Celebrating wildlife increase in Ecuador reserve SEARCH NEWS

Buenaventura Reserve

Inside look into how funding from the World Land Trust (WLT) is protecting tropical forests for an increasing number of rare and endangered wildlife

Returning from his 13th visit to the Buenaventura Reserve in south-west Ecuador, Nigel Simpson gives an exclusive account of his experience. As WLT trustee and co-founder of Fundación Jocotoco (FJ), who own and run Buenaventura, he is an expert on the reserve and its wildlife.

“Each time I visit Buenaventura I see for myself that we have been able to prevent extinctions in this part of the Tropical Andes. The forest, the large mammals, birds, reptiles and amphibians are all showing very positive trends.

“Buenaventura today is an island of cloud forest, yet only a few years ago it was a mosaic of pastures and forest remnants. The rate of the forest’s regeneration has been remarkable, especially in the lower more humid parts.

“I was accompanied by FJ’s Reserves Director, Javier Robayo (a graduate botanist), Marco Galvez (the reserve administrator and a resident of nearby Zaruma), and Baldomiro Beccera (who lives within the reserve). Baldo has worked most of his life in the reserve, first as a farmer and for the last 10 years as the senior ranger.

“As we ate breakfast at sunrise in the open-sided lodge we were invaded by a flock of eight Globally Threatened Rufous-headed Chachalacas, emerging from the foliage to feast on bananas. The hummingbird feeders were also busy with about 50 individuals of at least six species, and on the slope below us a pair of the impressive and rare Guayaquil Woodpeckers foraged. A party of noisy Howler Monkeys were performing close by, demonstrating another conservation success: the original three groups recorded 10 years ago have expanded to five groups.

An abundance of rare wildlife

Poison Arrow Frog - Epidobates anthonii

Nigel spotted this Epidobates anthonii, a type of poison arrow frog, carrying its tadpoles. The species was abundant in the reserve. © Nigel Simpson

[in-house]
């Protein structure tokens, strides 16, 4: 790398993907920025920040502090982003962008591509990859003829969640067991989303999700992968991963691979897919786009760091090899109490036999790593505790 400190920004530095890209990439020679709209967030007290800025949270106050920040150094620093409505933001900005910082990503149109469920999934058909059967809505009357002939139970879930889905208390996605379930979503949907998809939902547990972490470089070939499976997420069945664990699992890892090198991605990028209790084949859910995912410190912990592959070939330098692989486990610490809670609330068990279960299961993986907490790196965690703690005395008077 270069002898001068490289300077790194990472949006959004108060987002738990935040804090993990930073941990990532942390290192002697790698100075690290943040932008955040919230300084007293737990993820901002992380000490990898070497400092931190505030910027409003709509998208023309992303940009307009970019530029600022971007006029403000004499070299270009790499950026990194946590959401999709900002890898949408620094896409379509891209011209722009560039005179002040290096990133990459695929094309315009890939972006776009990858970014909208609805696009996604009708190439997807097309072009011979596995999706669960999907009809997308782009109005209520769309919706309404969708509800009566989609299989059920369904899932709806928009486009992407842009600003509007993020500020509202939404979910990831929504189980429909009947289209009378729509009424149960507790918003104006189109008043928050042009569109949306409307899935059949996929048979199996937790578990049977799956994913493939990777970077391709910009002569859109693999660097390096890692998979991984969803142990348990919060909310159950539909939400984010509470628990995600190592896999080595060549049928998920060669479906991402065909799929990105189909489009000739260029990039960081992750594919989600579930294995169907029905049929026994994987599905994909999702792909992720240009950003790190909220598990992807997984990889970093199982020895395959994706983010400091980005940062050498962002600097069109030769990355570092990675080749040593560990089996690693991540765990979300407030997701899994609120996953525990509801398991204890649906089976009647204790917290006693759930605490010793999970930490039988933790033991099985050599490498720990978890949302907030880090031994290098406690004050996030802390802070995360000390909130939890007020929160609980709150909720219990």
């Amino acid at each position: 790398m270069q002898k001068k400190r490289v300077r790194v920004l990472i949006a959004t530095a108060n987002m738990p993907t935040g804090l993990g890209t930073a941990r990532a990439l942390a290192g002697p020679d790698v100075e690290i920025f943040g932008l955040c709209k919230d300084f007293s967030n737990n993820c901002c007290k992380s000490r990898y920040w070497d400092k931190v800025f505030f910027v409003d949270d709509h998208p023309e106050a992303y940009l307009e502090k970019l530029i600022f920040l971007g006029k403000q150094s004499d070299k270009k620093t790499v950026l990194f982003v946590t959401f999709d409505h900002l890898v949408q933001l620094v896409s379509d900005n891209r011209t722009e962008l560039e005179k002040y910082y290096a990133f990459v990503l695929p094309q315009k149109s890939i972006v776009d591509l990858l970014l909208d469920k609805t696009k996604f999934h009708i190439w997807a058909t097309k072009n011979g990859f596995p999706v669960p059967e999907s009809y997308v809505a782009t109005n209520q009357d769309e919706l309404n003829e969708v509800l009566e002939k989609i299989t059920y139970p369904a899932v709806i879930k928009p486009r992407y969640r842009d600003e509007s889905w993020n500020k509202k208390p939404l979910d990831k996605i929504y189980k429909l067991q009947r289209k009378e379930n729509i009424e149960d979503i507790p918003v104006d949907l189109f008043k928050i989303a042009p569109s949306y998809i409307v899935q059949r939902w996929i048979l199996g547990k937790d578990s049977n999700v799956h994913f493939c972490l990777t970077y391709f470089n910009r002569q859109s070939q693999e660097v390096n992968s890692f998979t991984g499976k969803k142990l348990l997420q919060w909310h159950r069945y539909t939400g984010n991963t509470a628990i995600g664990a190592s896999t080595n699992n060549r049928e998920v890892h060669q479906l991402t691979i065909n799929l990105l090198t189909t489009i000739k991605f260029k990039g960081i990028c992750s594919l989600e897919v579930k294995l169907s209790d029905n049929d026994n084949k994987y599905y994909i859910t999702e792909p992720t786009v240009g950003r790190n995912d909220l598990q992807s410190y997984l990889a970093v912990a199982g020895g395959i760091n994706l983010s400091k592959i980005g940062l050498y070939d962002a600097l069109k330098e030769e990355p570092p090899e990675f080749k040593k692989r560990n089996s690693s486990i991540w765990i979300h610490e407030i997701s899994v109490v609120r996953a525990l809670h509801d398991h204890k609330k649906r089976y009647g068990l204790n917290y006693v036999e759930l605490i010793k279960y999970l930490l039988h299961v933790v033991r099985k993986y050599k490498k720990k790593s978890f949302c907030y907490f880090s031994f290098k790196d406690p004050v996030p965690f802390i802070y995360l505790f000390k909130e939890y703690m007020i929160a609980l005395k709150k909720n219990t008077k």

“Our first task was to look at a new land purchase of around 300 acres (121 hectares) of pasture with forest remnants. This was funded by donations from the WLT together with other conservation groups. Some of this land will be left to regenerate naturally, and parts of it will be planted with native trees grown in local nurseries.

“A trail had been cut for us the previous day, through 500 metres of tall grass, and overnight fresh footprints of at least five mammals had appeared including armadillo, agouti, peccary, Ocelot and Puma, giving further proof of resident wildlife.

“Most striking was the sheer abundance of amphibians. Every footstep disturbed tiny frogs which jumped away like grasshoppers, and streams and ditches were crowded with hundreds of frogs and tadpoles. A small snake we encountered, no doubt enjoying the feast, has proved to be another new species and is now awaiting description. We have noted with concern that the deadly fungus disease which is destroying frog populations in the Americas is still spreading, but thankfully the reptiles and amphibians at Buenaventura (home to 41 species, 34 of them endemic to Ecuador) are thriving.

Flagship Species

“The flagship species of the reserve is the endangered El Oro Parakeet, with more than half of the known world population found here. A nest-box programme, in place for about 10 years, has resulted in the number of this species increasing by about 50 per cent. While we walked across the area three separate flocks flew by us.

“Later in the day we had an encounter with the remarkable, and Globally Threatened, Long-wattled Umbrellabird. These too have become more numerous with up to five males gathering at a lek, and sometimes visiting the Lodge. (A lek is a group of the males, of some animal species, which come together for a competitive mating display during the breeding season. Often including elaborate plumage displays and vocal challenges). Another lek species, the Club-winged Manakin, whose males dance and vibrate their wing feathers to create noise, is also noticeably more abundant.

Long-wattled Umbrellabird

The unusual Long-wattled Umbrellabird, a species which is doing well at the reserve. © Nigel Simpson

Successful Reforestation

“The recovery of the original forest is most obvious in the valley below the Lodge. In October 2004, Javier (FJ’s Reserves Director) and I planted a group of young trees and their progress has been monitored since; they are now fruiting closed-canopy forest. Young palms and tree ferns are appearing and it is impressive to see the abundance of epiphytes (which comprise the majority of plant diversity in these forests) that have already become established. A typical walk here along a kilometre of trail can result in 50 species of birds, several of them Globally Threatened.”

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